The mate of the scarlet macaw called to her, and she joined him on the flight to the cashew trees along the Orinoco River. Thirty other macaws joined them, streaking the sky red as they flew off to eat.
Above the macaw nest hole a threetoed sloth hung on the underside of a branch. A baby clung to her chest. He poked his head out of her fur, on which mosslike algae grew. The baby snorted. His eyes were large and scrunched close to his nose and mouth. The fuzzy infant's face looked very much like a turtle's.
The mother was an apartment house. In her long fur lived not only plants but some ninety little creatures. Among the tenants were pretty sloth moths, glossy beetles, and numerous pink or white mites. None could survive anywhere but on a sloth in a tropical rain forest. They were stirring. This was a big day for the tenants. The sloth was going to make her weekly trip to the floor of the forest, and they, of course, were going with her.
In another tree a little capuchin monkey, who was almost a year old, unwrapped her tail from around a limb and wrapped it around her mother, who rubbed her own tummy and yawned.
Ahead of Tepui in the Science Laboratory of the Tropical Rain Forest, a lanky scientist swung out of his hammock and stretched. Dr. Juan Rivero was one of five biologists who were studying the plants and animals of the forest before it was destroyed.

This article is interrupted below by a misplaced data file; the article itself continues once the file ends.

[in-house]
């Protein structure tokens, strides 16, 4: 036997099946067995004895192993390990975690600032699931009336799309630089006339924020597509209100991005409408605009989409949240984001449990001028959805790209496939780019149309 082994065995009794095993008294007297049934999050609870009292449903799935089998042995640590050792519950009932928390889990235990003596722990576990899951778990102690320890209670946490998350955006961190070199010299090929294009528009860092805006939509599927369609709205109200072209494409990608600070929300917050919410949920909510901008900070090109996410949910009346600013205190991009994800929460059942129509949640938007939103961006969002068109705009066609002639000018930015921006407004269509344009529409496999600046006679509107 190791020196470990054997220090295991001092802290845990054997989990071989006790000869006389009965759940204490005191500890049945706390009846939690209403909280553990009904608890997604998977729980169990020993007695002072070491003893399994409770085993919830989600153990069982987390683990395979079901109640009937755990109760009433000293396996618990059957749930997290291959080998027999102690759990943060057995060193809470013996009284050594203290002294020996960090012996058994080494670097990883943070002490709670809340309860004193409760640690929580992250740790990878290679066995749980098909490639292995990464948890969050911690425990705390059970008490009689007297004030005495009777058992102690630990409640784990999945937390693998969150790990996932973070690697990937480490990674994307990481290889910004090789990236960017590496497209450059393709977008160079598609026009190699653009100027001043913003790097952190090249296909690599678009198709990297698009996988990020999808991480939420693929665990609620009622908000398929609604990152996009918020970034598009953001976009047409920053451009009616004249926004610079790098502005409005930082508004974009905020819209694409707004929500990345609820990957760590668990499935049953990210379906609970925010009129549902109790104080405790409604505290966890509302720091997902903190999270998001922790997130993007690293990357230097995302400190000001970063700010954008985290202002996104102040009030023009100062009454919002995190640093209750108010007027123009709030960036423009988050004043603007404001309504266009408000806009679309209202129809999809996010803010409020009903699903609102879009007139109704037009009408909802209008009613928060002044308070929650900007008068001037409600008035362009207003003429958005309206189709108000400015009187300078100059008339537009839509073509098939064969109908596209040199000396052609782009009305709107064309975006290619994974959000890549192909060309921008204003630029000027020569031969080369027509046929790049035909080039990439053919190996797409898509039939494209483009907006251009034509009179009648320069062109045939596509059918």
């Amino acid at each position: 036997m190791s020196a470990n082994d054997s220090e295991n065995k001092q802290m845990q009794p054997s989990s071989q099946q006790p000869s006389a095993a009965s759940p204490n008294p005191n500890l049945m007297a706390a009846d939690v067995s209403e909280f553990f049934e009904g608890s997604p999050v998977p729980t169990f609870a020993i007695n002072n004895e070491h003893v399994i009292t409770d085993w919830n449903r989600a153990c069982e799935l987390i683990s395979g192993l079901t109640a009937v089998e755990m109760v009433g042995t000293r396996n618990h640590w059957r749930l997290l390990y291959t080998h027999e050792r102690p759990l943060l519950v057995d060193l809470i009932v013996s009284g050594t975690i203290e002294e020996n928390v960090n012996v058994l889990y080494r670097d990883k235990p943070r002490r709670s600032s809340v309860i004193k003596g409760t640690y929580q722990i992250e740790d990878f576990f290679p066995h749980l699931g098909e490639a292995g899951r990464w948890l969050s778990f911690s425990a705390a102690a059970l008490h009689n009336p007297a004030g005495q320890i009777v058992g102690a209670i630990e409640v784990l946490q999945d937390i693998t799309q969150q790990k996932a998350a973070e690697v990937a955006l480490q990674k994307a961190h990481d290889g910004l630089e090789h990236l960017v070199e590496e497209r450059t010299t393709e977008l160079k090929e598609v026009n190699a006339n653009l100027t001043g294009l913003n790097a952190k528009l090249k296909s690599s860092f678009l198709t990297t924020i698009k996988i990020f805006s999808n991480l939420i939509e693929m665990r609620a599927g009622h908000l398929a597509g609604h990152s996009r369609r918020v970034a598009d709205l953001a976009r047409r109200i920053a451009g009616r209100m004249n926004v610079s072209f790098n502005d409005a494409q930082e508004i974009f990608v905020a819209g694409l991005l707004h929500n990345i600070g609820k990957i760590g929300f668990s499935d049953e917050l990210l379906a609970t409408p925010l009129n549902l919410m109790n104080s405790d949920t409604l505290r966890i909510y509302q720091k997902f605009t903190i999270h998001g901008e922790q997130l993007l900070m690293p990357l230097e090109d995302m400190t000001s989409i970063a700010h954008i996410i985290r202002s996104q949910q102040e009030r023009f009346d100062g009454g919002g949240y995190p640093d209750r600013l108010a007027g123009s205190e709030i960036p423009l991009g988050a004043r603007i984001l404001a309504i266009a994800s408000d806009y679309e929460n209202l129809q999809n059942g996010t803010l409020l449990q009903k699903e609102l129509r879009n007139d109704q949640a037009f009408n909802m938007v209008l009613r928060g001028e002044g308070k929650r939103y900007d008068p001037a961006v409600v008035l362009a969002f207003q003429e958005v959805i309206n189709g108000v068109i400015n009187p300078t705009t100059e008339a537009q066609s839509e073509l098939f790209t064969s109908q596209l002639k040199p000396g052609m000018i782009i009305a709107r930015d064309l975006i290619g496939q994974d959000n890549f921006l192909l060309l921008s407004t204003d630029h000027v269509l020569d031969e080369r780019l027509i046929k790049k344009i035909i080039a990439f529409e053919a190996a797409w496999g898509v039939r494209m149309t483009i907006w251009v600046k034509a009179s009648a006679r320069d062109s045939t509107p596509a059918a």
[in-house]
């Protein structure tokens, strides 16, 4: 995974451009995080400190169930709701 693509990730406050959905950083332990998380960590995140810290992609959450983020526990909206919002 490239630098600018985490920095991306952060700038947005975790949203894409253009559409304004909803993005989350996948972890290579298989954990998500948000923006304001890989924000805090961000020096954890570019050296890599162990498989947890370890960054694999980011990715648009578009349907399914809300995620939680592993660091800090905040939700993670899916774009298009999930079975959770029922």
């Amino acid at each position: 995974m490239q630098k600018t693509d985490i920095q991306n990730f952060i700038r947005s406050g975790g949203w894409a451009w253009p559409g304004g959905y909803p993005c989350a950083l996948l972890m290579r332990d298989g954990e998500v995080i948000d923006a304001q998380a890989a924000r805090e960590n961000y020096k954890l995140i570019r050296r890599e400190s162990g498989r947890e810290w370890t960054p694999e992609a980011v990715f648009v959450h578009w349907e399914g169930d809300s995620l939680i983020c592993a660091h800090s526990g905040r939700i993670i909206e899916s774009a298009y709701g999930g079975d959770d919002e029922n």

This day, the twenty-first day of January, was doomsday for the Tropical Rain Forest of the Macaw. Eleven bulldozers and four trucks carrying twenty chain sawyers were rumbling along. For days they had been moving down the highway from the city of Caracas on the hills above the Gulf of Mexico. The ominous caravan was headed for the state of Monagas and Tepui's tropical rain forest. Its mission was to cut down and bum the vines, flowers, and trees and to ready the land for crops.
The forest was home to millions of species of wild plants and animals. Many had never been seen by human eyes. The tangle of plants hid unknown creatures in the bracts and corollas of flowers...One Day in the Tropical Rain Forest. Copyright © by Jean George. Reprinted by permission of HarperCollins Publishers, Inc. All rights reserved. Available now wherever books are sold.
Meet the Author
Jean Craighead George wrote over one hundred books for children and young adults. Her novel Julie of the Wolves won the Newbery Medal in 1973, and she received a 1960 Newbery Honor for My Side of the Mountain. She continued to write acclaimed picture books that celebrate the natural world. Her other books with Wendell Minor include The Wolves Are Back; Luck; Everglades; Arctic Son; Morning, Noon, and Night; and Galapagos George.
"I began drawing before I could talk," says Gary Allen. "My family always knew I would become an artist, because I constantly drew pictures on the wall as high as I could reach." Gary Allen wen on to study art at the State University of New York College at New Paltz and is now a designer at The Culinary Institute of America In Hyde Park, New York. He lives in High Falls, New York, with his wife and stepson.
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We are not into environmental extremism--kill all the people to save the earth, and I don't think that Jean Craighead George is either. We understand that God made the earth for mankind to subdue and use, but at the same time we are to be good stewards of what God has put here for us. George writes an interesting story that can be useful in helping us to be better stewards.